State that this Court in = Kuriachan Chacko & Ot= hers v.


State of Kerala (20= 08) 8 SCC 708, while dealing with the


Prize Chits and Money Cir= culation Schemes (Banning) Act, has


held<= /span> that:


      "21. = The Preamble of the 1978 Act declares that it has

      been enacted "to ban the promotion or conduct of = prize

      chits and money circulation schemes and for matters

      connected therewith and incidental thereto".=

      22. Sectio= n 2 is legislative dictionary and defines certain

      terms. The phrase "money circulation scheme"= is

      defined in clause (c) which reads as under:=

        =     2.(c) `money circulation scheme' means an= y

        =     scheme, by whatever name called, for the<= o:p>

        =     making of quick or easy money, or for the=

        =     receipt of any money or valuable thing as= the

        =     consideration for a promise to pay money,= on

        =     any event or contingency relative or=

        =     applicable to the enrolment of members in= to

        =             &nb= sp;            =             &nb= sp;            =           21


        =    the scheme, whether or not such money or<= o:p>

        =    thing is derived from the entrance money = of

           the members of such scheme or periodical

        =    subscriptions;


      In this ca= se, it was further held that:


      "39. = We are unable to agree with the learned counsel.

      The courts= below rightly held that prima facie case had

      been made out against the accused. Both the=

      ingredients necessary for application of Section 2(c) = of

      the Act are present in the case on hand. The trial cou= rt,

      for coming to that conclusion, referred to certain

      documents. The advertisement clearly declared that a

      member would get double the amount when after his=

      enrolment, two members were enrolled under him and

      thereafter, 4 other persons were enrolled and after th= e

      enrolled 4 persons, 8 persons were enrolled under them= .

      Thus, only= after 14 persons under the first enrolled

      person become members under the Scheme, the first=

      person would get Rs.1250 i.e. double the amount of

      Rs.625 (1+2+4+8). The trial court also noted that=

      Kuriachan Chacko (Accused= 1) who proposed the

      project for implementation, described how the project<= o:p>

      would work from which also it is clear that the double=

      amount will be given to a person who purchases a unit<= o:p>

      only after 14 persons are enrolled subsequent to him.&= quot;



41.   We have carefully considered= the rival contentions.        =         It


emerg= es that:


      a) In the instant case, the appellant ceased to be a


        Director    o= f    the   company     from      27.12.1997=


        whereas     the    alleged   offences,   if   any,   were


        committed during the period from 24.5.1998 to



        =             &nb= sp;            =             &nb= sp;         22


b) Admittedly, there are = no allegations against the


  appellant in the First Information Report.



c) The company had invited investment from the


  depositors to invest in the business/benefit funds


  after r= eceiving due approval of the scheme from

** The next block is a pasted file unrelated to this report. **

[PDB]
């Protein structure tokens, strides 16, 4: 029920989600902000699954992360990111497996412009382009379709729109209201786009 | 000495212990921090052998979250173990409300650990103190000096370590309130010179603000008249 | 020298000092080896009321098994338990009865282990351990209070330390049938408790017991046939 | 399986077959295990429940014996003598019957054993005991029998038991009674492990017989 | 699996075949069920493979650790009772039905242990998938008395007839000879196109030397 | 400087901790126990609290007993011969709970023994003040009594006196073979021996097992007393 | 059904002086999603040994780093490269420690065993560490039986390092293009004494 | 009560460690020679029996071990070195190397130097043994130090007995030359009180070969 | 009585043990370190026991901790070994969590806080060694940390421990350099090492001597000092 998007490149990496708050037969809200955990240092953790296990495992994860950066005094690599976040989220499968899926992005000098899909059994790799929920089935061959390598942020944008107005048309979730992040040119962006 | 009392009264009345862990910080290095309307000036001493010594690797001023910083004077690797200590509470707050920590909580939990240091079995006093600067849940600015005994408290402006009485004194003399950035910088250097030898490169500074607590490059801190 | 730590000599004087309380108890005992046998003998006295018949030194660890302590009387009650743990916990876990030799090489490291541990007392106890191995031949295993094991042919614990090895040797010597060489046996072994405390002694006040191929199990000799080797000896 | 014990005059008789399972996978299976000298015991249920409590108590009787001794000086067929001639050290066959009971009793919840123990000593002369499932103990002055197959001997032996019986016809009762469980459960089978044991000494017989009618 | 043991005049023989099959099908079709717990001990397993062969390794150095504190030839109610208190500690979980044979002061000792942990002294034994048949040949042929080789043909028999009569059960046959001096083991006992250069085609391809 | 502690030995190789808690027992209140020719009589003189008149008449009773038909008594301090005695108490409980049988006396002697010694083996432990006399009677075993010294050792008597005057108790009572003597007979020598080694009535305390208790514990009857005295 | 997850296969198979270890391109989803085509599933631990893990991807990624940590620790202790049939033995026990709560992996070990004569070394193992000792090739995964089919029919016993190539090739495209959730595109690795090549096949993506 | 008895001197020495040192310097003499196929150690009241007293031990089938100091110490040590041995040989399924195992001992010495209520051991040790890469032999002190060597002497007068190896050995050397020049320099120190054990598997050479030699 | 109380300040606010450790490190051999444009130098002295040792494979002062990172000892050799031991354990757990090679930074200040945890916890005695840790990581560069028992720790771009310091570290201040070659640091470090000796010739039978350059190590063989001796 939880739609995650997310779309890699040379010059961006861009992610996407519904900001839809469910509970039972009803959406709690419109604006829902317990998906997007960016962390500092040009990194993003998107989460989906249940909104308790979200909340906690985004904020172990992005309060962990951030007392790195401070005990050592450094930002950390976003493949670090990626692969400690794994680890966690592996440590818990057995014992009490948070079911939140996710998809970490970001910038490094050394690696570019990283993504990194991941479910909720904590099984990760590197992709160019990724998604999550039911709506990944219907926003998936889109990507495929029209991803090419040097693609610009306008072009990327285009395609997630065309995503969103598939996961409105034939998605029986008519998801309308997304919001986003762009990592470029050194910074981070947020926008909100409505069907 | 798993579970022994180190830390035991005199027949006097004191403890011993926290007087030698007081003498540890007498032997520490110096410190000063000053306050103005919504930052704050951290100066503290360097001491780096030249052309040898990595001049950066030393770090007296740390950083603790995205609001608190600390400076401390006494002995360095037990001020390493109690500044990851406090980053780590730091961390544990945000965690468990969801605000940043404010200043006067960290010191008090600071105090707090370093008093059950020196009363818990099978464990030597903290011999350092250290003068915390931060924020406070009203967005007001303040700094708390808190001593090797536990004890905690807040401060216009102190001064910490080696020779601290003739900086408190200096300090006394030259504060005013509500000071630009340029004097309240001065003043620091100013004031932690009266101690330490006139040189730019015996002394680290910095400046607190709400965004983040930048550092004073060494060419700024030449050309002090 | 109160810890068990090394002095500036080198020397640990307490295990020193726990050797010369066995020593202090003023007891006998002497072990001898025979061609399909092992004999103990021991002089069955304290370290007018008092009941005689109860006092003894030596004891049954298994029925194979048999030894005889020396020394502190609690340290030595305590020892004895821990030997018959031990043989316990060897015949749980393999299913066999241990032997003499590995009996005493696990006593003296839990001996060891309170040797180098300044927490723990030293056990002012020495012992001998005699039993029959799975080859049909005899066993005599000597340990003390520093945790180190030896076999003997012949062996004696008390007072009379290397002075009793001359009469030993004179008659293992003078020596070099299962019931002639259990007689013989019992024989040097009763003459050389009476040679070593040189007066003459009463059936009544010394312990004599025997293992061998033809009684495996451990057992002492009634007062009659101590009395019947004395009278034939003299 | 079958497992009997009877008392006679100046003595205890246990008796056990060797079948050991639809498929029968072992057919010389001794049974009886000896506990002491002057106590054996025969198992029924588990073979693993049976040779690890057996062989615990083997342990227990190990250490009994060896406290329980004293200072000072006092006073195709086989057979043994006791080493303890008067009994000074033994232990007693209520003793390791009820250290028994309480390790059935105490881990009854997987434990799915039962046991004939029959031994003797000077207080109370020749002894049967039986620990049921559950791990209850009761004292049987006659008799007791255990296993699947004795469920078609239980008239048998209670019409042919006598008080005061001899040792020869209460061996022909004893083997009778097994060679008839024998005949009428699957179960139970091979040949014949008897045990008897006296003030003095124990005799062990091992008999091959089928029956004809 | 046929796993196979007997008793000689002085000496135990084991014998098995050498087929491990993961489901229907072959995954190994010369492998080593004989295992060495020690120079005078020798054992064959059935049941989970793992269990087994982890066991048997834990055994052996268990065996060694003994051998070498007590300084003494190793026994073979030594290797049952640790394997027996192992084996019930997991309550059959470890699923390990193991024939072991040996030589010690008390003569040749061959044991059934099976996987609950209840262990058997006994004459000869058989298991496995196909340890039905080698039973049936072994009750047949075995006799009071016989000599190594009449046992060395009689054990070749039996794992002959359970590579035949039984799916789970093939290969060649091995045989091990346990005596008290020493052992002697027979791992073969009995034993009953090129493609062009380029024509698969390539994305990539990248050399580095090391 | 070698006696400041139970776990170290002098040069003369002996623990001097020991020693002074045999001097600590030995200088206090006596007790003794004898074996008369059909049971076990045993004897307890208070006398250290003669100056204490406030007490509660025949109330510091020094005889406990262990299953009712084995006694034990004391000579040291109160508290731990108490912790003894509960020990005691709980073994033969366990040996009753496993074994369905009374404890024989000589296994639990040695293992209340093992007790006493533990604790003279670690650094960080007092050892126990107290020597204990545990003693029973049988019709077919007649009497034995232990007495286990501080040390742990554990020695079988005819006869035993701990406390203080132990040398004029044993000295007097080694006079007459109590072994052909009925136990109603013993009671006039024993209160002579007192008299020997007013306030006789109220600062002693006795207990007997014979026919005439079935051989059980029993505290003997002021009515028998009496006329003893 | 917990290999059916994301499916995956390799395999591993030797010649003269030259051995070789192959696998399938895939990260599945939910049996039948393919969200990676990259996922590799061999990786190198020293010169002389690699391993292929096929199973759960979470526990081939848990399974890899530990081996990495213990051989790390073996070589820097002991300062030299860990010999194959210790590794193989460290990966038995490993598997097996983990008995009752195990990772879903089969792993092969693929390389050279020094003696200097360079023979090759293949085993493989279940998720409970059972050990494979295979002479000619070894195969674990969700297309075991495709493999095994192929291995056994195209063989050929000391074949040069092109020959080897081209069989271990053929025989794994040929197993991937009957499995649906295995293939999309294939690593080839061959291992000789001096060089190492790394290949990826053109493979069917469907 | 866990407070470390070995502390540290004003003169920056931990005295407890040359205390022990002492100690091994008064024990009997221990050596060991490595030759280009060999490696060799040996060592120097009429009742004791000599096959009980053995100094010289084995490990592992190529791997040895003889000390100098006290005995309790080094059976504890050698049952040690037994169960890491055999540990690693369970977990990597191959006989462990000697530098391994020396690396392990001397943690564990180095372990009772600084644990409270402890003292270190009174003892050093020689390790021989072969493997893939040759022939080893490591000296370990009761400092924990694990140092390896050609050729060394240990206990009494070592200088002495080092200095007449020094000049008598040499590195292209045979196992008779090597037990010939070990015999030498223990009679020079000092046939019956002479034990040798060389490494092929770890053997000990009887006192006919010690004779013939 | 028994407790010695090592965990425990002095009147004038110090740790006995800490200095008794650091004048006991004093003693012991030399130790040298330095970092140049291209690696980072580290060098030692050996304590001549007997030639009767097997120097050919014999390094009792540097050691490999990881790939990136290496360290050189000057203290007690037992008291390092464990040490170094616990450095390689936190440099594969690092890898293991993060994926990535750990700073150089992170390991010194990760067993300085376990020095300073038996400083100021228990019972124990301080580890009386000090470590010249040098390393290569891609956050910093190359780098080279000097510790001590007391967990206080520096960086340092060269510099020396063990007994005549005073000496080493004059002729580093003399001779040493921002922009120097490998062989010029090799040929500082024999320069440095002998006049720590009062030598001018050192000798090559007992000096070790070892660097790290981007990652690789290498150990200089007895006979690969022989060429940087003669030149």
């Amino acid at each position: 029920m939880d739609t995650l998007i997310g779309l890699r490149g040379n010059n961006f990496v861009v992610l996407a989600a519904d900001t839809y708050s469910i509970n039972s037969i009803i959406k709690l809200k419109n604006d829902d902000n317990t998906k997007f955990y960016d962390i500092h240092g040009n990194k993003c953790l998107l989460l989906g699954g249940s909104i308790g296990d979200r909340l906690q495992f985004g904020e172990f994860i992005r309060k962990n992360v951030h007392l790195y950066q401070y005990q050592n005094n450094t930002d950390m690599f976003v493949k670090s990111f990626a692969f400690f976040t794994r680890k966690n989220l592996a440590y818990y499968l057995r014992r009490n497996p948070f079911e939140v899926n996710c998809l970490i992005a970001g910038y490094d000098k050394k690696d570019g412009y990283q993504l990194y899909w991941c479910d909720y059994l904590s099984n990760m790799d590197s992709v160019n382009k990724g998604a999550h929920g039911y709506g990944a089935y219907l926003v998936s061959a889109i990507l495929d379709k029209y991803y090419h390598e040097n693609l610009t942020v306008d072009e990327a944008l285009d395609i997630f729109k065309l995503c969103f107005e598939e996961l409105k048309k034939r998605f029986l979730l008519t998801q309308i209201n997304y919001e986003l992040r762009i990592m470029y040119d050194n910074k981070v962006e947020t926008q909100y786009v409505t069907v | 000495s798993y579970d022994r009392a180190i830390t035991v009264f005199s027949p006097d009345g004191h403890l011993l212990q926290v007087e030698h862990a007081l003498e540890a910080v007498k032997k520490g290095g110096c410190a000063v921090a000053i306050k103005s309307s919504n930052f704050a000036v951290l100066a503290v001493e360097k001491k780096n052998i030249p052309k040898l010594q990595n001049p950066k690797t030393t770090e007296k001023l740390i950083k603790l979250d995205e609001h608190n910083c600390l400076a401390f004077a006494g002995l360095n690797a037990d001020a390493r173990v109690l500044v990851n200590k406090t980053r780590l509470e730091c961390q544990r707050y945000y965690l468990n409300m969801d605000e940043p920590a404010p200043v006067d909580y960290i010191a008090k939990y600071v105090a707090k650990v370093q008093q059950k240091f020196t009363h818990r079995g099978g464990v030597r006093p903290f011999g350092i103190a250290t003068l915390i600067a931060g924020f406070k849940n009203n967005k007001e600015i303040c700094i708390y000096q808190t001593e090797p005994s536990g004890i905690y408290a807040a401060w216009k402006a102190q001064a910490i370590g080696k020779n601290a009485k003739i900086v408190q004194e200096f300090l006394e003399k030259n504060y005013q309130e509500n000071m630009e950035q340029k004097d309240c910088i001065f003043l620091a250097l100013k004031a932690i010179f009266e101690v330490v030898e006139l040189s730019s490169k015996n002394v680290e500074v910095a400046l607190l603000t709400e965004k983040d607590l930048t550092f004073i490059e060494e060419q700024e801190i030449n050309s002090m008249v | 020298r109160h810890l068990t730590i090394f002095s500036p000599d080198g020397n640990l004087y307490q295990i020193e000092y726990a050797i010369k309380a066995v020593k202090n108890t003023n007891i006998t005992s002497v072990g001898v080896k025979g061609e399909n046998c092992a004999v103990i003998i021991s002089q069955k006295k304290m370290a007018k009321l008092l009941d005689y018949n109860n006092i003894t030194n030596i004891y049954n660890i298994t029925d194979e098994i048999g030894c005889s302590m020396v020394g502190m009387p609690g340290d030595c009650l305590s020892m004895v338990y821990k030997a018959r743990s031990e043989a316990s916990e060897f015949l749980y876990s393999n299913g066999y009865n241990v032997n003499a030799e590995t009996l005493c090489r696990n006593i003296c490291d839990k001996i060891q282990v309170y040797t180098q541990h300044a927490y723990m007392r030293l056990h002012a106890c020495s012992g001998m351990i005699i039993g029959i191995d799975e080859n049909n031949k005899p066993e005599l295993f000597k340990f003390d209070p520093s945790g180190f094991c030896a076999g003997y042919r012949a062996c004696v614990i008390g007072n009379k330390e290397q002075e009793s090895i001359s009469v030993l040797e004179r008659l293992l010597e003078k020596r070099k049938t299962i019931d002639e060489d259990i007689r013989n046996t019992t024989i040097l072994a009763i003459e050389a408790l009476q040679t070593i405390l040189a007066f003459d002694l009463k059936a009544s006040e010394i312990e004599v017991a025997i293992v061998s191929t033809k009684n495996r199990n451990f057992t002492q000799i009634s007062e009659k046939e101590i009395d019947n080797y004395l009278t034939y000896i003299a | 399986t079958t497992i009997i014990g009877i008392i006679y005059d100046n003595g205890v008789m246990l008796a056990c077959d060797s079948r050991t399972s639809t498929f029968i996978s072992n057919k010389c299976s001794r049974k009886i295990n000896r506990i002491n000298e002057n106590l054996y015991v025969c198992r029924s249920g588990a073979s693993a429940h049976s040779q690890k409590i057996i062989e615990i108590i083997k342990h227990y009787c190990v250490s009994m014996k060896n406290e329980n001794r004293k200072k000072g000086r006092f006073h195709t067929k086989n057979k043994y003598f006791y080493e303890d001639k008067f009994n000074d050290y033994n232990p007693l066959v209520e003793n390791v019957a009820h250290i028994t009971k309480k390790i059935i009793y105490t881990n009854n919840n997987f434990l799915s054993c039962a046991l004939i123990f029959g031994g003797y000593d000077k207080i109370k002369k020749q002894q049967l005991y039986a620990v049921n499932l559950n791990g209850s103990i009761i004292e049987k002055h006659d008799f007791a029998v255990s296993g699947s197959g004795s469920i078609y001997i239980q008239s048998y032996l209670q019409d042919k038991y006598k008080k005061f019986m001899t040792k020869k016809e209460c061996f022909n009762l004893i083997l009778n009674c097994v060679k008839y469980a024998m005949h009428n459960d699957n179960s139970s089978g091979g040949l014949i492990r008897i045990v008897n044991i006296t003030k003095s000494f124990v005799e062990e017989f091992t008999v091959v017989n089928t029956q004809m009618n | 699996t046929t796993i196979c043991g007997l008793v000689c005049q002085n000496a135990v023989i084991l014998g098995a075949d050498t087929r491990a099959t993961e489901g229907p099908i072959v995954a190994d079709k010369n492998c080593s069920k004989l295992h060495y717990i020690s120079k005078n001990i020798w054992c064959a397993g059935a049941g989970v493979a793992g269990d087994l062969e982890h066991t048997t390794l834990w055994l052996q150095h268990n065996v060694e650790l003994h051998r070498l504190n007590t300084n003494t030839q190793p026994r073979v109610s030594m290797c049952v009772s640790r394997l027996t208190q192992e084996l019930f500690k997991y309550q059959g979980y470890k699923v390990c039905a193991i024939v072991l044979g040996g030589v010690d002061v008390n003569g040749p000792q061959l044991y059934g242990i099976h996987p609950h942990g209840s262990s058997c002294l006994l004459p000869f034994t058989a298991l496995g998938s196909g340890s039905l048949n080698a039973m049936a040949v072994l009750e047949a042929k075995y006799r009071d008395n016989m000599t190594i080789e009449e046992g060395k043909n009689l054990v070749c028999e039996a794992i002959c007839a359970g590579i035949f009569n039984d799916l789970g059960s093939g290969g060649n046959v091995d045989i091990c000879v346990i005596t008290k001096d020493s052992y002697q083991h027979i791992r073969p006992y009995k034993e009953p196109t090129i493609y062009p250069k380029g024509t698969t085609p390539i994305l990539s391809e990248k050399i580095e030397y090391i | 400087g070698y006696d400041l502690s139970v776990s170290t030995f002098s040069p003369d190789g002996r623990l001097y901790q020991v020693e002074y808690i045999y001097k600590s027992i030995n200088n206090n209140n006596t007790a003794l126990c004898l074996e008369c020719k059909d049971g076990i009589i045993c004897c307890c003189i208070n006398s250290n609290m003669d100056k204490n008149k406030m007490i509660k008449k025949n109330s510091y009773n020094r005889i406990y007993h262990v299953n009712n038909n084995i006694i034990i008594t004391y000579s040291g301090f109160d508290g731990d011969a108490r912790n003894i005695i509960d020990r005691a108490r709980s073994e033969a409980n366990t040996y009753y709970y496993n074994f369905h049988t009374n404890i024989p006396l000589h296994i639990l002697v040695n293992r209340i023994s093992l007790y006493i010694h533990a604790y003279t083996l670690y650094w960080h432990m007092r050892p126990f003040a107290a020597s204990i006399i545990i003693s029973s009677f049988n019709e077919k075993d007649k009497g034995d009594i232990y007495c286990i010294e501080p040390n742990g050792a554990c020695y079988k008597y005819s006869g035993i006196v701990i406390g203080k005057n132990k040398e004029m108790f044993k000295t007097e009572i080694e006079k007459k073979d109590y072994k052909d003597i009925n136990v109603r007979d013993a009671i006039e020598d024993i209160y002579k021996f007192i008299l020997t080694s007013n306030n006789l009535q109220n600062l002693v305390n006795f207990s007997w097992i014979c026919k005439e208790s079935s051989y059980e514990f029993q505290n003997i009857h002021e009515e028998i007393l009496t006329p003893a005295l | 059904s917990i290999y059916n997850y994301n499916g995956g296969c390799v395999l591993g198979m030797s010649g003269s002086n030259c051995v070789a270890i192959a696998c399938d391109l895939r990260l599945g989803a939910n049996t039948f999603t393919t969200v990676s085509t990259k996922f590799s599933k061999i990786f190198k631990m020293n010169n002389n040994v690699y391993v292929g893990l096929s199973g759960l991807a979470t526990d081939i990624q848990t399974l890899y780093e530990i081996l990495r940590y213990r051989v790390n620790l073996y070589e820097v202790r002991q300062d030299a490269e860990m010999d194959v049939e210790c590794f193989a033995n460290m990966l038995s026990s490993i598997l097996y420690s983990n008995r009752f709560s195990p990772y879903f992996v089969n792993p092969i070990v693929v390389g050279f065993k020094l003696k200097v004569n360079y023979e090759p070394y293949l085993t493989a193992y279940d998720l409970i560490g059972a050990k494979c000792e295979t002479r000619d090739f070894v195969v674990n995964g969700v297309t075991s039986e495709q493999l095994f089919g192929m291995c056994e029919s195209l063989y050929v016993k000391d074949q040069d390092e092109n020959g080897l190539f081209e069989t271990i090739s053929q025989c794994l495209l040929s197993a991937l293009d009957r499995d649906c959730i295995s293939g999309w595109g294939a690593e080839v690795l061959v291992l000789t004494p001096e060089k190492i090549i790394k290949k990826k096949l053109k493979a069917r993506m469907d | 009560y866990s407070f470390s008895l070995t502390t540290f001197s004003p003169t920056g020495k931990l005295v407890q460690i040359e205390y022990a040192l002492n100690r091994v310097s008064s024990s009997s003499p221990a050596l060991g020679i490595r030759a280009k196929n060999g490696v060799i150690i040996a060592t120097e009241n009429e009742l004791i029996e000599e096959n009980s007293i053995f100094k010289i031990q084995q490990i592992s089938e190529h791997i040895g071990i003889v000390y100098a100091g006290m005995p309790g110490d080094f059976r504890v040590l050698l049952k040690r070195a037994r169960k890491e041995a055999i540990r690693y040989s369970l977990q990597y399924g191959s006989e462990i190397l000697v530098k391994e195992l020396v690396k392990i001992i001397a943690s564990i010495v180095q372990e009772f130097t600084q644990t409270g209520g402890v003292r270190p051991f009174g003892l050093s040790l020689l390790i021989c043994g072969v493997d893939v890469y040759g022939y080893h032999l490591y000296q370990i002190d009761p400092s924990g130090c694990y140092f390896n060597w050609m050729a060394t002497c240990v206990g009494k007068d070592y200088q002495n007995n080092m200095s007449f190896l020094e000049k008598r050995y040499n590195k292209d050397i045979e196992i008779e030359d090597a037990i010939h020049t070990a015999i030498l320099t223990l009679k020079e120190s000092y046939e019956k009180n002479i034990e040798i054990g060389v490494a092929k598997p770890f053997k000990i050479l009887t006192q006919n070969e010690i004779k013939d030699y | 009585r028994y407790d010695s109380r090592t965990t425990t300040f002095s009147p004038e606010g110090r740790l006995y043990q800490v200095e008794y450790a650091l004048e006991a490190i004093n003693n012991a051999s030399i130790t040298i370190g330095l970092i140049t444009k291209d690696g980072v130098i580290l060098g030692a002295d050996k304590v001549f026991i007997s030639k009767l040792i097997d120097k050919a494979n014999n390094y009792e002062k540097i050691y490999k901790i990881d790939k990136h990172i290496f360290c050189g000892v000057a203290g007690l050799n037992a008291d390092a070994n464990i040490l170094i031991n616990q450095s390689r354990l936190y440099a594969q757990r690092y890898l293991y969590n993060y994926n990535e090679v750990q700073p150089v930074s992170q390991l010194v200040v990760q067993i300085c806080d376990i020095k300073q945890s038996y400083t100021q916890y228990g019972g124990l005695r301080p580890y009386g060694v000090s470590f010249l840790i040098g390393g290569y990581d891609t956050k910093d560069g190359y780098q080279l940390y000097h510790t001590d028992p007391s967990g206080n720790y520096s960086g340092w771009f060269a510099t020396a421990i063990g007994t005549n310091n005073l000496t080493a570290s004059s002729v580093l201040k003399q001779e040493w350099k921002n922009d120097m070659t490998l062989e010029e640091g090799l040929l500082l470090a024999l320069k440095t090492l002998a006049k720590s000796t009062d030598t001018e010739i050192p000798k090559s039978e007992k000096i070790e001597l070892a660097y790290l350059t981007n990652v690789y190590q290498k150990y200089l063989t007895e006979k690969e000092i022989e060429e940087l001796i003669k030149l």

the Res= erve Bank of India.      Therefore,= in any


  event, = the element of cheating as alleged cannot


  be made= out by any stretch of imagination.



d) The complainant/respon= dent no.2 submitted in


  writing= to this Court that he does not want to


  proceed= against the appellant because according


  to him = the appellant has been inadvertently


  included as an accused by the Investigating


  Officer. He further mentioned in the letter that


  he had = already received 55% of the deposited


  amount = from the Official Liquidator and he did


  not wan= t to proceed against the appellant.

        =             &nb= sp;            =             &nb= sp;            =   23


      e) Even as= suming that there could have been a


        vicarious liability thrust on the appellant, even=


        then there cannot be any such vicarious liability=


        in absence of any allegations and material to


        show that the appellant was in-charge of or=


        responsible for the conduct of the company's


        business which had given rise to the offence.


        From any angle of the matter, the appellant


        cannot be compelled to face the criminal trial in=


        this case.



42.   The inherent power should no= t be exercised to stifle the


legit= imate prosecution but at the same time no person be


compe= lled to face criminal prosecution if basic ingredients of


the alleged offence against him are altogether absent.




43.   On consideration of the tota= lity of the facts and


circu= mstances of this case, the impugned judgment of the


High Court is set aside a= nd the appeal is allowed and the


proce= edings initiated against the appellant on the basis of the


compl= aint registered as CC 22656 of 2001 pending before the

        =             &nb= sp;            =             &nb= sp;            =             24


Xth<= /span> Addl. Chief Metropolitan Magistrate, Bangalore, are


quash= ed.




44.   As a result, this appeal is allowed.




        =             &nb= sp;            =       .................................J.

        =             &nb= sp;            =       (Dalveer Bhandari)




        =             &nb= sp;            =       .................................J.

        =             &nb= sp;            =       (A.K. Patnaik)

New Delhi;

August 12, 2010.